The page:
Skip to main navigationSkip to main content
The University of Southampton
(023) 8059 1375

Dr Valerie Catherine Brandt MPhil, Diploma, PhD (Dr.rer.nat.)


Dr Valerie Catherine Brandt's photo

Dr Valerie Brandt is a lecturer in Psychology at the University of Southampton.


Can tics and Tourette’s syndrome be viewed as a sensory disorder (tics are driven by premonitory urges) rather than a motor disorder?

Why do tics persist only in a small number of children who are diagnosed with a tic disorder and what can we learn from this?

During my Diploma studies in Hamburg, Germany, I completed an MPhil at the University of Cambridge in 2010 and then returned to Hamburg to finish my Diploma degree. I received my PhD (with honours – summa cum laude) from the University zu Luebeck (Germany) in 2015, working with Prof. Alexander Muenchau to apply and test psychological information processing theories in relation with Tourette’s syndrome. I have also started part-time clinical training in 2014.

Research interests


I am mainly interested in tics and Tourette’s syndrome. Tics are simple, sudden and repetitive movements or vocalisations and are common in children.

My research covers various aspects of Tics. I am interested in basic processes, for instance, how motor learning and imitation processes are affected by having tics or how attention to different aspects of tics can temporarily alter symptom severity in patients.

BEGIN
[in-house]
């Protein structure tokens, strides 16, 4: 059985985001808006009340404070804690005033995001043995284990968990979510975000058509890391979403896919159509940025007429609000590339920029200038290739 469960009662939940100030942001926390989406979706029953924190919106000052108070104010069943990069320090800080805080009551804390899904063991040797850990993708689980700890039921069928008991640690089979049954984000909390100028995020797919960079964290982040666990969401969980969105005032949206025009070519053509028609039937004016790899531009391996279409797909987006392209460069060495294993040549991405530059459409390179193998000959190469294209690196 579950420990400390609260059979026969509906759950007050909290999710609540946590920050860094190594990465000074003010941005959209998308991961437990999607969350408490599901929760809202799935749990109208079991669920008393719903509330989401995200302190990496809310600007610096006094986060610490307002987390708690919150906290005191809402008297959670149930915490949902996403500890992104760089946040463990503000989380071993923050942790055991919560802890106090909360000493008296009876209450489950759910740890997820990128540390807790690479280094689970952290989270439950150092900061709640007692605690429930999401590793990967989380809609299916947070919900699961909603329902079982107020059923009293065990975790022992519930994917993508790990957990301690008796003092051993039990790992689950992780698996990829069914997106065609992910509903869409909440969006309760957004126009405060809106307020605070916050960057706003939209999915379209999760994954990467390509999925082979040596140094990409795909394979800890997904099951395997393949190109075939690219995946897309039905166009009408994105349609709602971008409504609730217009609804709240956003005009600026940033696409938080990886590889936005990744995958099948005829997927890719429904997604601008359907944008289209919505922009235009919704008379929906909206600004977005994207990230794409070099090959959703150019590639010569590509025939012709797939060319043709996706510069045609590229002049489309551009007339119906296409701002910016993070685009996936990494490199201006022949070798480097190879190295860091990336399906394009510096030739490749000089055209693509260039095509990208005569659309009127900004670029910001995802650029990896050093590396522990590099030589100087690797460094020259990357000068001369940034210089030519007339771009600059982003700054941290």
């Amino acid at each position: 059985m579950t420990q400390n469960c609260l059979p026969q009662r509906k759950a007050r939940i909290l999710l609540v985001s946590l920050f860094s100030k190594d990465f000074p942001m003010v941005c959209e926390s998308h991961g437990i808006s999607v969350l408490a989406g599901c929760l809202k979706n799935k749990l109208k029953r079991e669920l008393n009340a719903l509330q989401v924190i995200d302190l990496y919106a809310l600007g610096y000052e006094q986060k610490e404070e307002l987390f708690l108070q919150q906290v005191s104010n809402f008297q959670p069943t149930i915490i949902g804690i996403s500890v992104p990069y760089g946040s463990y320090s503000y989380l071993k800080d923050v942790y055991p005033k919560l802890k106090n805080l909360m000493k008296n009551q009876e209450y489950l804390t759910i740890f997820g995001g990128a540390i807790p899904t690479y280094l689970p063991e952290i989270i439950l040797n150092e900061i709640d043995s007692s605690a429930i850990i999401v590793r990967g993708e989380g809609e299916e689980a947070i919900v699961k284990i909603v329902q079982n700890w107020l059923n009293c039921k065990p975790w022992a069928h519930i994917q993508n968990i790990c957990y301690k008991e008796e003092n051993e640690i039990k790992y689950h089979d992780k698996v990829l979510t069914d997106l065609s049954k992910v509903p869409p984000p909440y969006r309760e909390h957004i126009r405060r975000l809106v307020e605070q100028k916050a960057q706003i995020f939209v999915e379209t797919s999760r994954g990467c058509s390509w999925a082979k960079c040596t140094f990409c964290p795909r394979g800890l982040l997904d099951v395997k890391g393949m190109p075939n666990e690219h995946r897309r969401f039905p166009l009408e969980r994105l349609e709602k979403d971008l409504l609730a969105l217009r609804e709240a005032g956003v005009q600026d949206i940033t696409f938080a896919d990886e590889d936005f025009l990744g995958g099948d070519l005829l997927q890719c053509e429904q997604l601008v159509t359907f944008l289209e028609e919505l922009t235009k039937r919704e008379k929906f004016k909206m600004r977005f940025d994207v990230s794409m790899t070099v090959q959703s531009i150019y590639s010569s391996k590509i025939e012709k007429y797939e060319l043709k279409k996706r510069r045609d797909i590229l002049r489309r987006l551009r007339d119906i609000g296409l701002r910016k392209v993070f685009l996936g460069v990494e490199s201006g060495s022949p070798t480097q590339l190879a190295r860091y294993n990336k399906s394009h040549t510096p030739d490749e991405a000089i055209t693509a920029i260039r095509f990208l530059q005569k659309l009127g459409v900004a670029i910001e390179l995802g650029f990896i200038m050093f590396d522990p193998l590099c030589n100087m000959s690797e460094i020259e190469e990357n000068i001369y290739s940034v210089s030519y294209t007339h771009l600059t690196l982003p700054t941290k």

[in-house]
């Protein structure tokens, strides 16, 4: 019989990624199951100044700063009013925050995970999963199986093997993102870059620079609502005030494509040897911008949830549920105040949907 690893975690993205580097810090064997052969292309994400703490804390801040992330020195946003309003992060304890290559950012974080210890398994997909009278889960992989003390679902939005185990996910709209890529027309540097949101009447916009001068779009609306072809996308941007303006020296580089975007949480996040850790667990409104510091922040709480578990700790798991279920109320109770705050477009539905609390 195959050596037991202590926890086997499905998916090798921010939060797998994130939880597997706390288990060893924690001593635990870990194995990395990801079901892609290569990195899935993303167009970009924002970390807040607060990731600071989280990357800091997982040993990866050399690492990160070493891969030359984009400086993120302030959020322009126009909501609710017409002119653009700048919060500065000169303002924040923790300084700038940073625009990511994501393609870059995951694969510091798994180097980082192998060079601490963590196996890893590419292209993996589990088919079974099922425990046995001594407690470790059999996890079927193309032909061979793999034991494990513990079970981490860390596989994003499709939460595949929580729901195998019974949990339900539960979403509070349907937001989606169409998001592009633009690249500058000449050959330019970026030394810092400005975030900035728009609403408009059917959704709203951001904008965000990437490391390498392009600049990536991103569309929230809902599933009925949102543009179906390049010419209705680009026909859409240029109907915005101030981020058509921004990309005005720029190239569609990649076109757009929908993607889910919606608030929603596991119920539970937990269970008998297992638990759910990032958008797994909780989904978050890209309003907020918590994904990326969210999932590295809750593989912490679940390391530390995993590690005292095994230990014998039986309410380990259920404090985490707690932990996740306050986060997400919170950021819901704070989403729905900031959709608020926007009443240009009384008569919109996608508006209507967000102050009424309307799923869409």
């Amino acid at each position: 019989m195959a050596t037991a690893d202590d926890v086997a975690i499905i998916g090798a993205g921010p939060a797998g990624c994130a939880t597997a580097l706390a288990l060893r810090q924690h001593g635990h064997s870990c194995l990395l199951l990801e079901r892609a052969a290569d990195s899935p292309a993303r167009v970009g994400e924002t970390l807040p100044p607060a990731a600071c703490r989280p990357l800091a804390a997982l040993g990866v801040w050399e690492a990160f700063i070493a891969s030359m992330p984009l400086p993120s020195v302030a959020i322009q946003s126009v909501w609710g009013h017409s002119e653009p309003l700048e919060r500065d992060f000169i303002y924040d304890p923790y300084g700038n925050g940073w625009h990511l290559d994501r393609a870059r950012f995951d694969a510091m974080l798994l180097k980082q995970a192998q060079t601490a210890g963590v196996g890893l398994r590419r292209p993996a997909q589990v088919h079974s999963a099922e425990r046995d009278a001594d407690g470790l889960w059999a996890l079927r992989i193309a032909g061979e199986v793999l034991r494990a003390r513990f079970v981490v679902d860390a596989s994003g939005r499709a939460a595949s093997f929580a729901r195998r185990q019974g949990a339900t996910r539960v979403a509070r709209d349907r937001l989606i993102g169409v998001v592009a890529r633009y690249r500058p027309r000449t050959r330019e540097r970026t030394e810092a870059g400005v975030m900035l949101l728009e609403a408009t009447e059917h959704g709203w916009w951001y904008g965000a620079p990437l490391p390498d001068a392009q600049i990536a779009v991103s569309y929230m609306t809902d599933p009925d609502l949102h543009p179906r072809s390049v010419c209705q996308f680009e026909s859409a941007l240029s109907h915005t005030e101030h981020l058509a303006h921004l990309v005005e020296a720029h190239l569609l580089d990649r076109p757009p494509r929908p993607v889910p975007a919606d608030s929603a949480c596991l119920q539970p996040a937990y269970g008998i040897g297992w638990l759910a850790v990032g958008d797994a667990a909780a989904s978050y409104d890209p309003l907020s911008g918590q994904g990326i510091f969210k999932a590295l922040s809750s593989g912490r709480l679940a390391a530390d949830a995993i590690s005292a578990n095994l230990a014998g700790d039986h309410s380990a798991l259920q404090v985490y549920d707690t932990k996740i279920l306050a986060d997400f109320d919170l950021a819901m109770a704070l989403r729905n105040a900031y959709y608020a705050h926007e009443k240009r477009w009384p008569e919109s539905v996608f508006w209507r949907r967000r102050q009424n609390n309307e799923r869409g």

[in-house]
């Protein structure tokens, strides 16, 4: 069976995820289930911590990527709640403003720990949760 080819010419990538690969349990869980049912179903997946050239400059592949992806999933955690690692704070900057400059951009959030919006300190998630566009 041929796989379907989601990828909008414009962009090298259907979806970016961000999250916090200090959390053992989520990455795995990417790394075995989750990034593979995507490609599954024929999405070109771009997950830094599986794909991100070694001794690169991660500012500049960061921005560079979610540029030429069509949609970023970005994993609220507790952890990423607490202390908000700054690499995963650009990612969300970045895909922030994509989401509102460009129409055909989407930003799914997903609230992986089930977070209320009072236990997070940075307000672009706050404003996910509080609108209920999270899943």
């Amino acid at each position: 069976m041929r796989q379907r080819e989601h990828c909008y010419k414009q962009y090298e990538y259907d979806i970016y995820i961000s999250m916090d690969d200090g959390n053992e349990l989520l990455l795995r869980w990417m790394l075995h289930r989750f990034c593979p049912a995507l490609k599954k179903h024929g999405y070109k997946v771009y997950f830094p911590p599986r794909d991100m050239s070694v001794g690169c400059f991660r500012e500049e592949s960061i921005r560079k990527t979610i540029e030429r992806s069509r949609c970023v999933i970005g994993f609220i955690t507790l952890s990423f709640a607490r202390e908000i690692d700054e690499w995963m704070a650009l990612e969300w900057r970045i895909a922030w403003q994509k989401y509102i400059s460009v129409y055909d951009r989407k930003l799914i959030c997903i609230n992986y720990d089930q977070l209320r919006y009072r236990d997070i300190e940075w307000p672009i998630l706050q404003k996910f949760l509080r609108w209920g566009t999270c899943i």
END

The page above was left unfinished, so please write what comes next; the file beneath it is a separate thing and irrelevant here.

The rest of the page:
Another fascinating aspect of Tourette’s syndrome is the finding that tics are not entirely involuntary phenomena. Patients often describe that they tic in response to an increasing urge to tic. I am interested in studying these premonitory urges in more detail (including neural aspects, using TMS, EEG or fMRI) in patients with tics but also in related disorders, e.g. obsessive-compulsive disorder.

Lastly, I am interested in understanding how current (behavioural) therapeutic methods work and in developing new therapeutic methods for tics.

Research Projects


Finding correlates of premonitory urges in Tourette patients (using fMRI, pupil width)

The effects of attention modulation on tic and urge severity

Habitual and synaptic learning processes in patients with tics 

Comparing different forms of behavioural inhibition and control in children with tics (using psychological behavioural paradigms)





Research group

Centre for Innovation in Mental Health (CiMH)

Member of the Athena Swan Self-Assessment team for Psychology
Member of the Outreach team, responsible for Linkedin
Chair of the CIMH meetings
Editorial board member for “Scientific Reports”
Member of the Ethic Committee Reviewers group
Deputy director of undergraduate student support

Sort via:TypeorYear


Book Chapters

  • Brandt, V., & Münchau, A. (2017). Tics and Tourette Syndrome. In C. Falup-Pecurariu, J. Ferreira, P. Martinez-Martin, & K. R. Chaudhuri (Eds.), Movement Disorders Curricula (1 ed., pp. 291-302). Springer Vienna. DOI: 10.1007/978-3-7091-1628-9
  • Brandt, V., & Münchau, A. (2015). Tics. In H. Reichmann (Ed.), Neuropsychiatric Symptoms of Movement Disorders (1 ed., pp. 223-260). (Neuropsychiatric Symptoms of Neurological Disease). Springer International. DOI: 10.1007/978-3-319-09537-0


I am the module lead for Current Issues in Clinical Psychology (PSYC3002)

I also teach on the following modules: Current Topics in Developmental Psychopathology (PSYC28077), tutoring (PSYC1005)

Research project support for MSc Foundations of Clinical Psychology students

Dr Valerie Catherine Brandt
Building 44 Highfield Campus University of Southampton SO17 1BJ

Room Number: 44/4059

Share this profile Share this on Facebook Share this on Twitter Share this on Weibo
Privacy Settings